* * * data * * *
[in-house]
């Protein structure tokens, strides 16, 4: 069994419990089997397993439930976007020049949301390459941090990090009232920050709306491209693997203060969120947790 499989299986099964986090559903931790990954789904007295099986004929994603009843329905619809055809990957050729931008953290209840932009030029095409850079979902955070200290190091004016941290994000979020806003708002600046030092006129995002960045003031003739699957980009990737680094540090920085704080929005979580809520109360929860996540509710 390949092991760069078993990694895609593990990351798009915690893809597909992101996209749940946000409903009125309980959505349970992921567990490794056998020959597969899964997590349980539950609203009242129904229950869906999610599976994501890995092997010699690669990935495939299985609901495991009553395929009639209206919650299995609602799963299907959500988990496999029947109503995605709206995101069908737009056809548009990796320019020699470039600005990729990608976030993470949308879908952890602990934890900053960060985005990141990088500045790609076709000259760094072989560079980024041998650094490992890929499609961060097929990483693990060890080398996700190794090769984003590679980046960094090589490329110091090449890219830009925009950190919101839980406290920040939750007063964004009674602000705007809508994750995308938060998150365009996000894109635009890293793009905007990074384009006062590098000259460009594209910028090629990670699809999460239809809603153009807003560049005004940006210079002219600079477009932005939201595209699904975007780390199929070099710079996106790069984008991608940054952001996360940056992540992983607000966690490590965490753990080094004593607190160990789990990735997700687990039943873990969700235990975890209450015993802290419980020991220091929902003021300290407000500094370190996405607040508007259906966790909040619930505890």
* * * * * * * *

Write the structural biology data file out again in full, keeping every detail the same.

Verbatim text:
[in-house]
């Protein structure tokens, strides 16, 4: 069994419990089997397993439930976007020049949301390459941090990090009232920050709306491209693997203060969120947790 499989299986099964986090559903931790990954789904007295099986004929994603009843329905619809055809990957050729931008953290209840932009030029095409850079979902955070200290190091004016941290994000979020806003708002600046030092006129995002960045003031003739699957980009990737680094540090920085704080929005979580809520109360929860996540509710 390949092991760069078993990694895609593990990351798009915690893809597909992101996209749940946000409903009125309980959505349970992921567990490794056998020959597969899964997590349980539950609203009242129904229950869906999610599976994501890995092997010699690669990935495939299985609901495991009553395929009639209206919650299995609602799963299907959500988990496999029947109503995605709206995101069908737009056809548009990796320019020699470039600005990729990608976030993470949308879908952890602990934890900053960060985005990141990088500045790609076709000259760094072989560079980024041998650094490992890929499609961060097929990483693990060890080398996700190794090769984003590679980046960094090589490329110091090449890219830009925009950190919101839980406290920040939750007063964004009674602000705007809508994750995308938060998150365009996000894109635009890293793009905007990074384009006062590098000259460009594209910028090629990670699809999460239809809603153009807003560049005004940006210079002219600079477009932005939201595209699904975007780390199929070099710079996106790069984008991608940054952001996360940056992540992983607000966690490590965490753990080094004593607190160990789990990735997700687990039943873990969700235990975890209450015993802290419980020991220091929902003021300290407000500094370190996405607040508007259906966790909040619930505890």